Sunday, 10 August 2014

ARC Review: Since You've Been Gone by Mary Jennifer Payne Synopsis:
Is it possible to outrun your past? Fifteen-year-old Edie Fraser and her mother, Sydney, have been trying to do just that for five years. Now, things have gone from bad to worse. Not only has Edie had to move to another new school she's in a different country. 
Sydney promises her that this is their chance at a fresh start, and Edie does her best to adjust to life in London, England, despite being targeted by the school bully. But when Sydney goes out to work the night shift and doesn't come home, Edie is terrified that the past has finally caught up with them. 
Alone in a strange country, Edie is afraid to call the police for fear that she ll be sent back to her abusive father. Determined to find her mother, but with no idea where to start, she must now face the most difficult decision of her life.

***I received the eBook free as a review copy from the publisher through Edelweiss in exchange for an honest review***

I don’t usually review contemporaries because I’ve found that they can be quite repetitive for me but this one sparked my interest straight away; and not because the cover reminded me of Kelly Clarkson’s song with the same name so get all the singing out of your system now!

In the end I’m glad I read this book because it wasn’t the happy-go-lucky love story I’ve read before and while some might say it had quite a depressing feel, I’d prefer to say it was more down to earth because it referenced real problems. There were definitely a lot of strong themes mentioned in this book particularly when we see Edie the main protagonist join a new school. It included standing up for yourself against bullies, and moving on whether you do it through forgiveness or forgetting. I would have liked to see them more developed but the full book is only around 200 pages so the plot had to move fast.

Even with a quick pace Mary Payne still included a lot of time for you to get to know the characters in her book, and by doing this through scenes in everyday places like train stations and of course star bucks it made everything more relatable.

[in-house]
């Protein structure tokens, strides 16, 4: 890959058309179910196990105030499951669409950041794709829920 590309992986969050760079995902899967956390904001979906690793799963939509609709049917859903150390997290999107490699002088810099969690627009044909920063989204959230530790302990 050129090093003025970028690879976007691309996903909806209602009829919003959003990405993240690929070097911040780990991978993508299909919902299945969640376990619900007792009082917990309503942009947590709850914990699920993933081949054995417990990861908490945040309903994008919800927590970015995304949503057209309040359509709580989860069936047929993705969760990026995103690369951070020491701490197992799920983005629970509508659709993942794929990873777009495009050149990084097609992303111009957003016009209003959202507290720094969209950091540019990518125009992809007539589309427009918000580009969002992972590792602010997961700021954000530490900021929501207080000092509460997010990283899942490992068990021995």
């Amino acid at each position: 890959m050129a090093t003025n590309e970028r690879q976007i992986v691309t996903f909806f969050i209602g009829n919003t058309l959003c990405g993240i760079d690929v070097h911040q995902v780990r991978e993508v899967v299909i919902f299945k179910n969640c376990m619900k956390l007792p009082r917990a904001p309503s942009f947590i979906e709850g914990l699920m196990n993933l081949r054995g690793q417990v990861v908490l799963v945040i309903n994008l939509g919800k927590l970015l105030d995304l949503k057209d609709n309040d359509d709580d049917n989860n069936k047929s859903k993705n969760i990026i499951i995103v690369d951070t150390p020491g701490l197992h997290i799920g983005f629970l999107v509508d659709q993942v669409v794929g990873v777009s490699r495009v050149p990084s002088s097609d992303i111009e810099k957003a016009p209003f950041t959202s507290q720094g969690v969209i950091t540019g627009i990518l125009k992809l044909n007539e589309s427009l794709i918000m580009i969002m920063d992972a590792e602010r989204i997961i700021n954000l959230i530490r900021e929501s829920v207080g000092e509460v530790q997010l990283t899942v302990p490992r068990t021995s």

Edie is a very (and forgive the phrase) real character and it was easy to envision what she was going through. The author doesn’t have to say exactly what she’s feeling because it’s easy to pick up through her actions, and I think this is the best way to write characters and a great achievement as well. Edie doesn’t quite have the bad-ass attitude I’ve come to enjoy in YA books, and her strength instead shines through in those terrible situations when you have to fight for yourself and the people you love in not such a physical way. This worked well and also showcased more depths to her personality, rather than basing it on whether or not she can knock someone out with a punch to the face.

The other main protagonist is Jermaine, and while I enjoyed learning about his past as well and how it’s changed him I would have liked even more to see how it influenced his relationship with Edie on a longer time scale. It didn’t feel very rushed as I read it but looking back I realised it was very much a new and subtler version of insta-love.

I enjoyed it all the same and would recommend this book when it comes out in January to readers looking for a very quick read about love and trust, which sticks with you even after you’ve finished.
Favourite Quotes:
“My life is never stable. It’ as if I balance on a series of tectonic plates like the ones under the Pacific Ring of Fire.”

“I was ten years old when we began running, and I’ve been leaving pieces of myself, of my heart, in different apartments, cities, and schools ever since.”

“Did he really forget what it’s like to be a teenager? We’re hardly a team. It’s more like survival of the fittest.”

“If I went punching every twat and idiot I encounter in this city on a daily basis, I’d have fists as raw as mince.”

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